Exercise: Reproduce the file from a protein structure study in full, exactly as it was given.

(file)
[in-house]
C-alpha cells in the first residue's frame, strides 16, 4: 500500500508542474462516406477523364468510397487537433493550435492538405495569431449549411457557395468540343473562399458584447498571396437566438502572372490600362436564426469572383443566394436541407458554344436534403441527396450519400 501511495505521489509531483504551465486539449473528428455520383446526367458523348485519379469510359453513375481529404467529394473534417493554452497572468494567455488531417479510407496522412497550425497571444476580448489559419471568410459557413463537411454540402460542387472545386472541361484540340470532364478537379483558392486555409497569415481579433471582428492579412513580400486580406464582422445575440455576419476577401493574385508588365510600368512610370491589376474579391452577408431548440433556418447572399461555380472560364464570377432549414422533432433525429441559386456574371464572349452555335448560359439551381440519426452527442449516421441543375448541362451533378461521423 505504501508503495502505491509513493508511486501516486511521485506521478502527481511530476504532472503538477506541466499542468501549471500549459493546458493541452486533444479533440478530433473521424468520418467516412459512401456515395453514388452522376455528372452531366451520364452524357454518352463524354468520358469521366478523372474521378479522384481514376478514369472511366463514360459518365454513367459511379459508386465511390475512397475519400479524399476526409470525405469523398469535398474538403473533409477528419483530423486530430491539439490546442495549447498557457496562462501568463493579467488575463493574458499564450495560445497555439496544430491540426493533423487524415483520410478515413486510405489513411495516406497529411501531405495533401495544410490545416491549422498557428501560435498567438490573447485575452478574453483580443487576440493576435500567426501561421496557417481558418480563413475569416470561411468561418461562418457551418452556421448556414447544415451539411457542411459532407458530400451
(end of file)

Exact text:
[in-house]
C-alpha cells in the first residue's frame, strides 16, 4: 500500500508542474462516406477523364468510397487537433493550435492538405495569431449549411457557395468540343473562399458584447498571396437566438502572372490600362436564426469572383443566394436541407458554344436534403441527396450519400 501511495505521489509531483504551465486539449473528428455520383446526367458523348485519379469510359453513375481529404467529394473534417493554452497572468494567455488531417479510407496522412497550425497571444476580448489559419471568410459557413463537411454540402460542387472545386472541361484540340470532364478537379483558392486555409497569415481579433471582428492579412513580400486580406464582422445575440455576419476577401493574385508588365510600368512610370491589376474579391452577408431548440433556418447572399461555380472560364464570377432549414422533432433525429441559386456574371464572349452555335448560359439551381440519426452527442449516421441543375448541362451533378461521423 505504501508503495502505491509513493508511486501516486511521485506521478502527481511530476504532472503538477506541466499542468501549471500549459493546458493541452486533444479533440478530433473521424468520418467516412459512401456515395453514388452522376455528372452531366451520364452524357454518352463524354468520358469521366478523372474521378479522384481514376478514369472511366463514360459518365454513367459511379459508386465511390475512397475519400479524399476526409470525405469523398469535398474538403473533409477528419483530423486530430491539439490546442495549447498557457496562462501568463493579467488575463493574458499564450495560445497555439496544430491540426493533423487524415483520410478515413486510405489513411495516406497529411501531405495533401495544410490545416491549422498557428501560435498567438490573447485575452478574453483580443487576440493576435500567426501561421496557417481558418480563413475569416470561411468561418461562418457551418452556421448556414447544415451539411457542411459532407458530400451